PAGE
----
As fast as iPads, MacBook Pros, iPhones and iPods fly out of its stores, Apple needs more IT professionals to not only design the next wave of new products, but to tweak and enhance the existing ones to maintain their competitive edge. During the past year, Apple has performed major upgrades to nearly all its products, while still finding plenty of staff bandwidth to launch the iPad.  

Apple's Hiring Looks to Keep Up Its PaceIt's unlikely that any of Silicon Valley's larger players can match the blistering growth at Apple, which added more than 12,000 employees over the fiscal year ended last September, a jump of 36 percent.   

Yes, you read that figure correctly - 12,000. That's 1,000 new hires per month. And as long as Apple's sales continue to soar, that pace is likely to continue. The company broke its own revenue and profit records for the past four quarters and, with sales at the $65 billion level, one analyst projects the company is on a pace to become a $100 billion enterprise.  

Physically, the company is bursting at the seams. Apple is adding new staff in its home town of Cupertino so quickly that it's already outgrown the space in 57 buildings it occupies there. To provide new office space for more hires in the coming year, the company recently acquired a 98-acre campus and buildings being vacated by Hewlett- Packard, effectively doubling the size of its presence in Cupertino.

Much of the coming year's growth is likely to be in research and development, an area where Apple invested $1.4 billion during calendar year 2009, a jump of 20 percent over the previous year. (In fact, Apple continued to expand even in 2009, boosting its workforce by 2,300 employees. During the same period, other Silicon Valley firms were shrinking staff payrolls by an average 6 percent.)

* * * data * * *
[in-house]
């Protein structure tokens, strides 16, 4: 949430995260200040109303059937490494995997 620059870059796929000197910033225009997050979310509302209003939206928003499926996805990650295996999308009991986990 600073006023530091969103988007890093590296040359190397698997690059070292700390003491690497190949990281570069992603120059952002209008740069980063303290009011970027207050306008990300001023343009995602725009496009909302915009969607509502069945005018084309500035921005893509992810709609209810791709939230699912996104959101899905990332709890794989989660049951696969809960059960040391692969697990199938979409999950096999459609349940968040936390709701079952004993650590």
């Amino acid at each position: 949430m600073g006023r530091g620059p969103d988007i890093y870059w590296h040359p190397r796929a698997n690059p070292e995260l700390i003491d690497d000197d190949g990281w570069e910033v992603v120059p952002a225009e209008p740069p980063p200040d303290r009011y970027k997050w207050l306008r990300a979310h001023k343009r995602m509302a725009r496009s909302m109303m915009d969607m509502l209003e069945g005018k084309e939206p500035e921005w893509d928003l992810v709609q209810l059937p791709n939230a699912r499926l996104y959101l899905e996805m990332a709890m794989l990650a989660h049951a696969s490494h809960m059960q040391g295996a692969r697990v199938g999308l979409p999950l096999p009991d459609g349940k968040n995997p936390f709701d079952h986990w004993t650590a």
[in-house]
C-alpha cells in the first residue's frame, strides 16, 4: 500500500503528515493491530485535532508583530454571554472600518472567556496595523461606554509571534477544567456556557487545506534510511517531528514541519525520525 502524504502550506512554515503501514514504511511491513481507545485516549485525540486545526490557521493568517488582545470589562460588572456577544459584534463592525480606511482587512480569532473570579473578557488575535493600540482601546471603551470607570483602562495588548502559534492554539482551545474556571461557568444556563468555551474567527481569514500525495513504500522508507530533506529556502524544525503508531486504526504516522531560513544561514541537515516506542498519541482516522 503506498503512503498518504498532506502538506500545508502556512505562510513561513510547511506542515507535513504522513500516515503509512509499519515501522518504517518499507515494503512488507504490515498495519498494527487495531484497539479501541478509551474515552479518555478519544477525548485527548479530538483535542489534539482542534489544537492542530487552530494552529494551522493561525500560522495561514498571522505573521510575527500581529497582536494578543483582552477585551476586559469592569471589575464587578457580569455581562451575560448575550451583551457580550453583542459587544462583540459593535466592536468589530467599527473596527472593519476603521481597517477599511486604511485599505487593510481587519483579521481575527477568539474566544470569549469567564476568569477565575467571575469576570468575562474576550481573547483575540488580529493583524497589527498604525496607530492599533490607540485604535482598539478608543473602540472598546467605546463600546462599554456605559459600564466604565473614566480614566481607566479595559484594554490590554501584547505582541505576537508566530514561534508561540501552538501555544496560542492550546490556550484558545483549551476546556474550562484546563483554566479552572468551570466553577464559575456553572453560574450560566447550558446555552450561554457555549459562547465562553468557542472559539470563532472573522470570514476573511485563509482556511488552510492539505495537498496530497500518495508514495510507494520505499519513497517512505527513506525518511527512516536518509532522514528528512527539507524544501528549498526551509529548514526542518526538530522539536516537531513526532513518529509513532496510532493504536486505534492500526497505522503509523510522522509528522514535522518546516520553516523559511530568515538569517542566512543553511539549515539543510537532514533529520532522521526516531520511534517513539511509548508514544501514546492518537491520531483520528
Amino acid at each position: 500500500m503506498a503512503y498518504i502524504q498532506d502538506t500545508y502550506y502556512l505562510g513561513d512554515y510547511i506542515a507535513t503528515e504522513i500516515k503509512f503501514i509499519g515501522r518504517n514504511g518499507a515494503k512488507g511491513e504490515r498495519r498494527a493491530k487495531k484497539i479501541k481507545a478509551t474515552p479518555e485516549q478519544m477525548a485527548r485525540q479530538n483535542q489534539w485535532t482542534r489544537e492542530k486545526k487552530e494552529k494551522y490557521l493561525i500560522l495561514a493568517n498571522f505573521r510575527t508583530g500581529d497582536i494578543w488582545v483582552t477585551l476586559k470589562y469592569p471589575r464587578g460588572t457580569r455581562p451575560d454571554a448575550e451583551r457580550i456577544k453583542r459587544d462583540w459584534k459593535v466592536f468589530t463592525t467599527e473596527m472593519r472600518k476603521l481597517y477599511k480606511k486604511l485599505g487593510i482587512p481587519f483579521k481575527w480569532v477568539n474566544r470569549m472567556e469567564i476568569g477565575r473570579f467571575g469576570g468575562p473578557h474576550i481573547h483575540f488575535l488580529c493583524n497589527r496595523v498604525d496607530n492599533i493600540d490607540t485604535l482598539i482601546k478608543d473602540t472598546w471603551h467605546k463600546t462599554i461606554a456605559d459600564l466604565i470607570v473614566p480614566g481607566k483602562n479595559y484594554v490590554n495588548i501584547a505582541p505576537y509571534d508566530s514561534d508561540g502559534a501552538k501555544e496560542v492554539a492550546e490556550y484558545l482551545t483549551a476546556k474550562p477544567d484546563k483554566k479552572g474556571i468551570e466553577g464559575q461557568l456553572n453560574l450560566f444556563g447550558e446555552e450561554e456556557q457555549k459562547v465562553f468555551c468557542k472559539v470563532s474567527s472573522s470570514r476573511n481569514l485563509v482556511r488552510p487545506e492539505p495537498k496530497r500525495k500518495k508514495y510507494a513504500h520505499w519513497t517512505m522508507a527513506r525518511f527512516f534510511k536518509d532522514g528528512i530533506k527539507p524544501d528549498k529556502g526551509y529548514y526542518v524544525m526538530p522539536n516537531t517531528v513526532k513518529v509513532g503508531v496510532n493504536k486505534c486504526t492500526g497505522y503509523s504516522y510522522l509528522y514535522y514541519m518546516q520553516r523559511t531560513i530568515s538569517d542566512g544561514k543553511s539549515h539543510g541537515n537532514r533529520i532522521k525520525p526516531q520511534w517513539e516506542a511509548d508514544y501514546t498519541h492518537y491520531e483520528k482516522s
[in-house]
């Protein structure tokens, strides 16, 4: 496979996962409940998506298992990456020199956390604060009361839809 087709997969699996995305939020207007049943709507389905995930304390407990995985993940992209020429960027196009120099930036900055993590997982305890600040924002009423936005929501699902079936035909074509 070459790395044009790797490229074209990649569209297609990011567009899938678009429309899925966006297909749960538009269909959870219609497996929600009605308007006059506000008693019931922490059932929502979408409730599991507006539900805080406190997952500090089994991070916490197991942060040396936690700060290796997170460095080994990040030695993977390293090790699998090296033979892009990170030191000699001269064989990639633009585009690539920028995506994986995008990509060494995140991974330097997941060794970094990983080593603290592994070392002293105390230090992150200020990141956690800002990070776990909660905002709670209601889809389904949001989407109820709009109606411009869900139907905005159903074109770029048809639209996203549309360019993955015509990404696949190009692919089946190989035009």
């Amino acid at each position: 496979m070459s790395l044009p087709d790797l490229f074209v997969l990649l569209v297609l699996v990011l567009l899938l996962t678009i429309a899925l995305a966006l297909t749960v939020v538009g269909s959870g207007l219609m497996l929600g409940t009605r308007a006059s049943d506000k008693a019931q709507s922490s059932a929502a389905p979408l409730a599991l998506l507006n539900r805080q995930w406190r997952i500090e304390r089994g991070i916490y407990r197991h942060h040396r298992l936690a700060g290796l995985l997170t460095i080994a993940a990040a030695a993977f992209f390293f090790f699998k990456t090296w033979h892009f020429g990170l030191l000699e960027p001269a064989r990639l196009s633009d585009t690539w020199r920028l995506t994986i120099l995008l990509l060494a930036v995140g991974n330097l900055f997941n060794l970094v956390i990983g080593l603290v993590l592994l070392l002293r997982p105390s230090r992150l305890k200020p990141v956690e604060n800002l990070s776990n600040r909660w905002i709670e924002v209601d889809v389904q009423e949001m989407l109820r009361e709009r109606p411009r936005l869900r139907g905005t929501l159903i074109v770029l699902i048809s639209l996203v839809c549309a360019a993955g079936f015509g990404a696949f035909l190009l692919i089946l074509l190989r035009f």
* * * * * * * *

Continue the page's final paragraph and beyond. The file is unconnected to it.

Some of Apple's recent openings in the Santa Clara Valley: an AirPort firmware engineer, an applications quality assurance engineer for iPad, a core operating system embedded integration engineer, a desktop integration QA engineer, an engineering project manager for software updates, and an image algorithm developer.

Juniper on Hiring Spree

"We're certainly doing a lot of hiring of IT professionals," says Juniper Networks Communications Director Ellen Roeckl. As more large and midsize companies boost spending for software and systems needed to support business growth, Juniper's sales have benefited.         

The maker of a host of network products is, like one of its chief competitors in Silicon Valley, Cisco Systems, experiencing steady expansion. The company is on a hiring binge largely focused on IT professionals at its Sunnyvale headquarters.

Some of the openings at Juniper's main office are for software engineers, software engineering managers, regression test engineers, technical support engineers, and quality assurance engineers.

-- Doug Bartholomew